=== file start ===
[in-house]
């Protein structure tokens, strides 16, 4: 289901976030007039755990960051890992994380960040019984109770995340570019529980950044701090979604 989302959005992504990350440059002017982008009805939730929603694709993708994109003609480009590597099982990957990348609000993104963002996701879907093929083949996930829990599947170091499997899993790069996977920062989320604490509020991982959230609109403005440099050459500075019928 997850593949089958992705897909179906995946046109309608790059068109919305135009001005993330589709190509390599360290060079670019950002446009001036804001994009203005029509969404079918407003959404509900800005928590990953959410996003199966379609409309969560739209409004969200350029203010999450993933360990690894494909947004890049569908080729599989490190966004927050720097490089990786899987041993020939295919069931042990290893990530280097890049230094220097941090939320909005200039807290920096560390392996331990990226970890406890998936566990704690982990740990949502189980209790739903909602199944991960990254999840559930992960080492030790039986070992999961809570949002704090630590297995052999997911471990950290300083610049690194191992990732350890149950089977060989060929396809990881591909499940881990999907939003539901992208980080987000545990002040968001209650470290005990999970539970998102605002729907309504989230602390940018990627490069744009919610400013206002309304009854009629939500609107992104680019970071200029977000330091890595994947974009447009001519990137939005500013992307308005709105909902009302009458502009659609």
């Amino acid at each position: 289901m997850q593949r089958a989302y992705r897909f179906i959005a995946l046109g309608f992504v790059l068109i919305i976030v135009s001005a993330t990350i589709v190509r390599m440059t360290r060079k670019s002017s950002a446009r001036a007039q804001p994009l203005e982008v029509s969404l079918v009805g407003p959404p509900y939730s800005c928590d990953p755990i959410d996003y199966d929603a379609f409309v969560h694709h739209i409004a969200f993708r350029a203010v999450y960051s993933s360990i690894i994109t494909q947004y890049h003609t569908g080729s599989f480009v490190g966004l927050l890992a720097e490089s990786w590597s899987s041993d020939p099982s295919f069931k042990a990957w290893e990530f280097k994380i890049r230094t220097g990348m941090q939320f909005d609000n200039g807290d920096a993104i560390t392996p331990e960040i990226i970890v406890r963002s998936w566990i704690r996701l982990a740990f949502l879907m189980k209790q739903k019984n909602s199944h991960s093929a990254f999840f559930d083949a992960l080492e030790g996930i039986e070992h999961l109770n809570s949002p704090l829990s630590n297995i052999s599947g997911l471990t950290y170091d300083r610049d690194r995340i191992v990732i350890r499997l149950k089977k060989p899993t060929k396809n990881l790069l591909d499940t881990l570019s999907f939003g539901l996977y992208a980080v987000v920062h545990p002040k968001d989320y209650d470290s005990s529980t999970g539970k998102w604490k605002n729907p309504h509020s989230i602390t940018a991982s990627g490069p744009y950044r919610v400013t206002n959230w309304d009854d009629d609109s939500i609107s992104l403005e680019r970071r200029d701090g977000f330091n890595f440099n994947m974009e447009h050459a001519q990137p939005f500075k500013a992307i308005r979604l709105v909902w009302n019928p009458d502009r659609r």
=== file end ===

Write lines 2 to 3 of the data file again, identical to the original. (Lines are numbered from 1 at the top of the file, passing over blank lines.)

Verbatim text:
């Protein structure tokens, strides 16, 4: 289901976030007039755990960051890992994380960040019984109770995340570019529980950044701090979604 989302959005992504990350440059002017982008009805939730929603694709993708994109003609480009590597099982990957990348609000993104963002996701879907093929083949996930829990599947170091499997899993790069996977920062989320604490509020991982959230609109403005440099050459500075019928 997850593949089958992705897909179906995946046109309608790059068109919305135009001005993330589709190509390599360290060079670019950002446009001036804001994009203005029509969404079918407003959404509900800005928590990953959410996003199966379609409309969560739209409004969200350029203010999450993933360990690894494909947004890049569908080729599989490190966004927050720097490089990786899987041993020939295919069931042990290893990530280097890049230094220097941090939320909005200039807290920096560390392996331990990226970890406890998936566990704690982990740990949502189980209790739903909602199944991960990254999840559930992960080492030790039986070992999961809570949002704090630590297995052999997911471990950290300083610049690194191992990732350890149950089977060989060929396809990881591909499940881990999907939003539901992208980080987000545990002040968001209650470290005990999970539970998102605002729907309504989230602390940018990627490069744009919610400013206002309304009854009629939500609107992104680019970071200029977000330091890595994947974009447009001519990137939005500013992307308005709105909902009302009458502009659609």
């Amino acid at each position: 289901m997850q593949r089958a989302y992705r897909f179906i959005a995946l046109g309608f992504v790059l068109i919305i976030v135009s001005a993330t990350i589709v190509r390599m440059t360290r060079k670019s002017s950002a446009r001036a007039q804001p994009l203005e982008v029509s969404l079918v009805g407003p959404p509900y939730s800005c928590d990953p755990i959410d996003y199966d929603a379609f409309v969560h694709h739209i409004a969200f993708r350029a203010v999450y960051s993933s360990i690894i994109t494909q947004y890049h003609t569908g080729s599989f480009v490190g966004l927050l890992a720097e490089s990786w590597s899987s041993d020939p099982s295919f069931k042990a990957w290893e990530f280097k994380i890049r230094t220097g990348m941090q939320f909005d609000n200039g807290d920096a993104i560390t392996p331990e960040i990226i970890v406890r963002s998936w566990i704690r996701l982990a740990f949502l879907m189980k209790q739903k019984n909602s199944h991960s093929a990254f999840f559930d083949a992960l080492e030790g996930i039986e070992h999961l109770n809570s949002p704090l829990s630590n297995i052999s599947g997911l471990t950290y170091d300083r610049d690194r995340i191992v990732i350890r499997l149950k089977k060989p899993t060929k396809n990881l790069l591909d499940t881990l570019s999907f939003g539901l996977y992208a980080v987000v920062h545990p002040k968001d989320y209650d470290s005990s529980t999970g539970k998102w604490k605002n729907p309504h509020s989230i602390t940018a991982s990627g490069p744009y950044r919610v400013t206002n959230w309304d009854d009629d609109s939500i609107s992104l403005e680019r970071r200029d701090g977000f330091n890595f440099n994947m974009e447009h050459a001519q990137p939005f500075k500013a992307i308005r979604l709105v909902w009302n019928p009458d502009r659609r």